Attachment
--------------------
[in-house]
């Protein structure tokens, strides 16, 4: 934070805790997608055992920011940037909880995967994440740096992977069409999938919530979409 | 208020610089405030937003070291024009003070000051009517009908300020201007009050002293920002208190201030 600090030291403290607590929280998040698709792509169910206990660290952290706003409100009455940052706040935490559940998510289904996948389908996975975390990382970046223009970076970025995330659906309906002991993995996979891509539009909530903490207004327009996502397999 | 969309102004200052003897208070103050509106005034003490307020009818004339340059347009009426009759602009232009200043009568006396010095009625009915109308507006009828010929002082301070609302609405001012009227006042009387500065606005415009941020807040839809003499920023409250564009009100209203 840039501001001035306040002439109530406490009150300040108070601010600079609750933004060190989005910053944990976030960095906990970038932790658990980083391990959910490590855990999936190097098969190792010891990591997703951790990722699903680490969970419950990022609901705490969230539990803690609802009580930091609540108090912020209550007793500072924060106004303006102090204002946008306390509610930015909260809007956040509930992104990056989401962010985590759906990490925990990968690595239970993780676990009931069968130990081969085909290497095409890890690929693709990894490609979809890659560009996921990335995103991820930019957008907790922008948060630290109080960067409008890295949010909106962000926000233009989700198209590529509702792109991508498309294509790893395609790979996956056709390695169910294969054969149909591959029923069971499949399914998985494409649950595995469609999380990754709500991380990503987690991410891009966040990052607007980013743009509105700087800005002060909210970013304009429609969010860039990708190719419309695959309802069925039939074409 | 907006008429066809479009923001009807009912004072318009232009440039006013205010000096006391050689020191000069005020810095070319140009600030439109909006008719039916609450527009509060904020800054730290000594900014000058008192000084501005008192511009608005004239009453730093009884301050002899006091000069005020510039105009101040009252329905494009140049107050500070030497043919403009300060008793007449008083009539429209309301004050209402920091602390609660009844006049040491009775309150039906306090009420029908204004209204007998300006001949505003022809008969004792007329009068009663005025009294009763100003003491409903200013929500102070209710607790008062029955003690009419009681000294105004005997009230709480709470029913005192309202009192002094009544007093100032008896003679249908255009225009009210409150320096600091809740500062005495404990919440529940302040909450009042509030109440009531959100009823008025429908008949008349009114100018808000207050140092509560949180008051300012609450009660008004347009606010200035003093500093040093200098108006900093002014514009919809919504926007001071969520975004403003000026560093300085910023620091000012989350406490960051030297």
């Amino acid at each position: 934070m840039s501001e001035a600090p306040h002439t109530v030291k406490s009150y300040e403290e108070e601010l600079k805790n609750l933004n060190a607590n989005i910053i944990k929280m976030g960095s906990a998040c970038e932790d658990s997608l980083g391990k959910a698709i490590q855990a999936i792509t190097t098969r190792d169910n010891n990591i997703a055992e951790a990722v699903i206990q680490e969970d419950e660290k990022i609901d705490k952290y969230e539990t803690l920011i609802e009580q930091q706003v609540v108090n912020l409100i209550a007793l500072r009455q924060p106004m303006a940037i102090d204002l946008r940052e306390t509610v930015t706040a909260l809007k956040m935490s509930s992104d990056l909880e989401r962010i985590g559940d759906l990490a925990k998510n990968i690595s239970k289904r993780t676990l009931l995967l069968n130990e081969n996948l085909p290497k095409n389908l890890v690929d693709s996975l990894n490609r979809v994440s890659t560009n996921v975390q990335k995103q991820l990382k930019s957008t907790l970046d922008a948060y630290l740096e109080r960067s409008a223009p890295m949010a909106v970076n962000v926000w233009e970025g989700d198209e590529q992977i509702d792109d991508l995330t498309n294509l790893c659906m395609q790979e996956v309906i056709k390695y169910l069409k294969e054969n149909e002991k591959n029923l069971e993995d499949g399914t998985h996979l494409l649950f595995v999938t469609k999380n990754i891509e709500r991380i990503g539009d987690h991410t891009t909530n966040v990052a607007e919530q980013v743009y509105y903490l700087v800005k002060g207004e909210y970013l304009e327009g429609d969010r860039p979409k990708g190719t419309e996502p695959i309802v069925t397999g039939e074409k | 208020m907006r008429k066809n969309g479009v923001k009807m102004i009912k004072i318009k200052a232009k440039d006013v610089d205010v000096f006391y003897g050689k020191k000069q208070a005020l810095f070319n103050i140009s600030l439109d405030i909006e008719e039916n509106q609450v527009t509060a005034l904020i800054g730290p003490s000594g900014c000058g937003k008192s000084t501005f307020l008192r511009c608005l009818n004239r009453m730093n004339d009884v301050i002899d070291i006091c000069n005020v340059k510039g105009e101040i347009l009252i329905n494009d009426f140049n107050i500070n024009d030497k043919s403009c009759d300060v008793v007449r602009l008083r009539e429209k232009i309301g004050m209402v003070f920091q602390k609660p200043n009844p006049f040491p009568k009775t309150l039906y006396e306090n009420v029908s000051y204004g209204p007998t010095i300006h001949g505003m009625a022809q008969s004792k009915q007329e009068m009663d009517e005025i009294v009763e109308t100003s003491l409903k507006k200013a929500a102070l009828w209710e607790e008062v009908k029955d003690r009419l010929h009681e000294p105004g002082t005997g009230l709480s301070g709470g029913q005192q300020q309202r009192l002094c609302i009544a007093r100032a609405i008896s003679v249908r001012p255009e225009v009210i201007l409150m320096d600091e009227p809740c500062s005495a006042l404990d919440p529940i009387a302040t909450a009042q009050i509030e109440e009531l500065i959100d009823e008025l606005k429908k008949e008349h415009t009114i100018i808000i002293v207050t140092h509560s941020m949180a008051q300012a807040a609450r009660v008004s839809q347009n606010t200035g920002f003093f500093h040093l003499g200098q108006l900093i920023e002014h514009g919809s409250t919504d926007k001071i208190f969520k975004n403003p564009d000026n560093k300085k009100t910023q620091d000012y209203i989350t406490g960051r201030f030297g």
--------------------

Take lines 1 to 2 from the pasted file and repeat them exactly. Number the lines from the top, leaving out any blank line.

[in-house]
């Protein structure tokens, strides 16, 4: 934070805790997608055992920011940037909880995967994440740096992977069409999938919530979409 | 208020610089405030937003070291024009003070000051009517009908300020201007009050002293920002208190201030 600090030291403290607590929280998040698709792509169910206990660290952290706003409100009455940052706040935490559940998510289904996948389908996975975390990382970046223009970076970025995330659906309906002991993995996979891509539009909530903490207004327009996502397999 | 969309102004200052003897208070103050509106005034003490307020009818004339340059347009009426009759602009232009200043009568006396010095009625009915109308507006009828010929002082301070609302609405001012009227006042009387500065606005415009941020807040839809003499920023409250564009009100209203 840039501001001035306040002439109530406490009150300040108070601010600079609750933004060190989005910053944990976030960095906990970038932790658990980083391990959910490590855990999936190097098969190792010891990591997703951790990722699903680490969970419950990022609901705490969230539990803690609802009580930091609540108090912020209550007793500072924060106004303006102090204002946008306390509610930015909260809007956040509930992104990056989401962010985590759906990490925990990968690595239970993780676990009931069968130990081969085909290497095409890890690929693709990894490609979809890659560009996921990335995103991820930019957008907790922008948060630290109080960067409008890295949010909106962000926000233009989700198209590529509702792109991508498309294509790893395609790979996956056709390695169910294969054969149909591959029923069971499949399914998985494409649950595995469609999380990754709500991380990503987690991410891009966040990052607007980013743009509105700087800005002060909210970013304009429609969010860039990708190719419309695959309802069925039939074409 | 907006008429066809479009923001009807009912004072318009232009440039006013205010000096006391050689020191000069005020810095070319140009600030439109909006008719039916609450527009509060904020800054730290000594900014000058008192000084501005008192511009608005004239009453730093009884301050002899006091000069005020510039105009101040009252329905494009140049107050500070030497043919403009300060008793007449008083009539429209309301004050209402920091602390609660009844006049040491009775309150039906306090009420029908204004209204007998300006001949505003022809008969004792007329009068009663005025009294009763100003003491409903200013929500102070209710607790008062029955003690009419009681000294105004005997009230709480709470029913005192309202009192002094009544007093100032008896003679249908255009225009009210409150320096600091809740500062005495404990919440529940302040909450009042509030109440009531959100009823008025429908008949008349009114100018808000207050140092509560949180008051300012609450009660008004347009606010200035003093500093040093200098108006900093002014514009919809919504926007001071969520975004403003000026560093300085910023620091000012989350406490960051030297």